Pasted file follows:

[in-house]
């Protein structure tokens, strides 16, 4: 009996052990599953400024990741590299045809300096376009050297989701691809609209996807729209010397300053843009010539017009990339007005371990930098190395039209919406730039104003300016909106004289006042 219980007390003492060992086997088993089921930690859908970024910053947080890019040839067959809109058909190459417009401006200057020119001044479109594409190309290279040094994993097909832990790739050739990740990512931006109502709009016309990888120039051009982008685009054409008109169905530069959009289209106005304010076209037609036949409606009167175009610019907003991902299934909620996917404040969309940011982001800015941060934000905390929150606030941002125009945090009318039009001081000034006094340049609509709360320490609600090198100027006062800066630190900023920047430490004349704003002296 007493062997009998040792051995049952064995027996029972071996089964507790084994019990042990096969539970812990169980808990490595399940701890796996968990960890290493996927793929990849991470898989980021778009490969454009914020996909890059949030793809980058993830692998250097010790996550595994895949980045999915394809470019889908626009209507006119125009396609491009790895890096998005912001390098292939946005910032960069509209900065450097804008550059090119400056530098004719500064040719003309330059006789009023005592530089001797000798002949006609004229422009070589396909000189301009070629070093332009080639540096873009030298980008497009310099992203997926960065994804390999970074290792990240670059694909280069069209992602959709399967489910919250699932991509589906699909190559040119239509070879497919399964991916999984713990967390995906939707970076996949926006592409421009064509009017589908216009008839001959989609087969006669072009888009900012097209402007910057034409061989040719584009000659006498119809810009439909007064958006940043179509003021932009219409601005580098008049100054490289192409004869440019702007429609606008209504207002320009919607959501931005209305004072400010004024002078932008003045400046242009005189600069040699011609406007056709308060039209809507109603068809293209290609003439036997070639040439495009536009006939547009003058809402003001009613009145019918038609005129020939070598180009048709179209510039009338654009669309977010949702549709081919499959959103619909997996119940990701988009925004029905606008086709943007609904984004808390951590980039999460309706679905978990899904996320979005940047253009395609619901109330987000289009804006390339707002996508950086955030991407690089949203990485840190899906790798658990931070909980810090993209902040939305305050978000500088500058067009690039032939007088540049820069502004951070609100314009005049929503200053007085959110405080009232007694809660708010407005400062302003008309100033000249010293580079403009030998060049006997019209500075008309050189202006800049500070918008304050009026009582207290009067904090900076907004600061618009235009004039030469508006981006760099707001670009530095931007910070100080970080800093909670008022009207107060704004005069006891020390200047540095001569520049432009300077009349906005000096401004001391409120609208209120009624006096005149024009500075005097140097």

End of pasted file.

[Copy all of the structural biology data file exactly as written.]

[in-house]
């Protein structure tokens, strides 16, 4: 009996052990599953400024990741590299045809300096376009050297989701691809609209996807729209010397300053843009010539017009990339007005371990930098190395039209919406730039104003300016909106004289006042 219980007390003492060992086997088993089921930690859908970024910053947080890019040839067959809109058909190459417009401006200057020119001044479109594409190309290279040094994993097909832990790739050739990740990512931006109502709009016309990888120039051009982008685009054409008109169905530069959009289209106005304010076209037609036949409606009167175009610019907003991902299934909620996917404040969309940011982001800015941060934000905390929150606030941002125009945090009318039009001081000034006094340049609509709360320490609600090198100027006062800066630190900023920047430490004349704003002296 007493062997009998040792051995049952064995027996029972071996089964507790084994019990042990096969539970812990169980808990490595399940701890796996968990960890290493996927793929990849991470898989980021778009490969454009914020996909890059949030793809980058993830692998250097010790996550595994895949980045999915394809470019889908626009209507006119125009396609491009790895890096998005912001390098292939946005910032960069509209900065450097804008550059090119400056530098004719500064040719003309330059006789009023005592530089001797000798002949006609004229422009070589396909000189301009070629070093332009080639540096873009030298980008497009310099992203997926960065994804390999970074290792990240670059694909280069069209992602959709399967489910919250699932991509589906699909190559040119239509070879497919399964991916999984713990967390995906939707970076996949926006592409421009064509009017589908216009008839001959989609087969006669072009888009900012097209402007910057034409061989040719584009000659006498119809810009439909007064958006940043179509003021932009219409601005580098008049100054490289192409004869440019702007429609606008209504207002320009919607959501931005209305004072400010004024002078932008003045400046242009005189600069040699011609406007056709308060039209809507109603068809293209290609003439036997070639040439495009536009006939547009003058809402003001009613009145019918038609005129020939070598180009048709179209510039009338654009669309977010949702549709081919499959959103619909997996119940990701988009925004029905606008086709943007609904984004808390951590980039999460309706679905978990899904996320979005940047253009395609619901109330987000289009804006390339707002996508950086955030991407690089949203990485840190899906790798658990931070909980810090993209902040939305305050978000500088500058067009690039032939007088540049820069502004951070609100314009005049929503200053007085959110405080009232007694809660708010407005400062302003008309100033000249010293580079403009030998060049006997019209500075008309050189202006800049500070918008304050009026009582207290009067904090900076907004600061618009235009004039030469508006981006760099707001670009530095931007910070100080970080800093909670008022009207107060704004005069006891020390200047540095001569520049432009300077009349906005000096401004001391409120609208209120009624006096005149024009500075005097140097």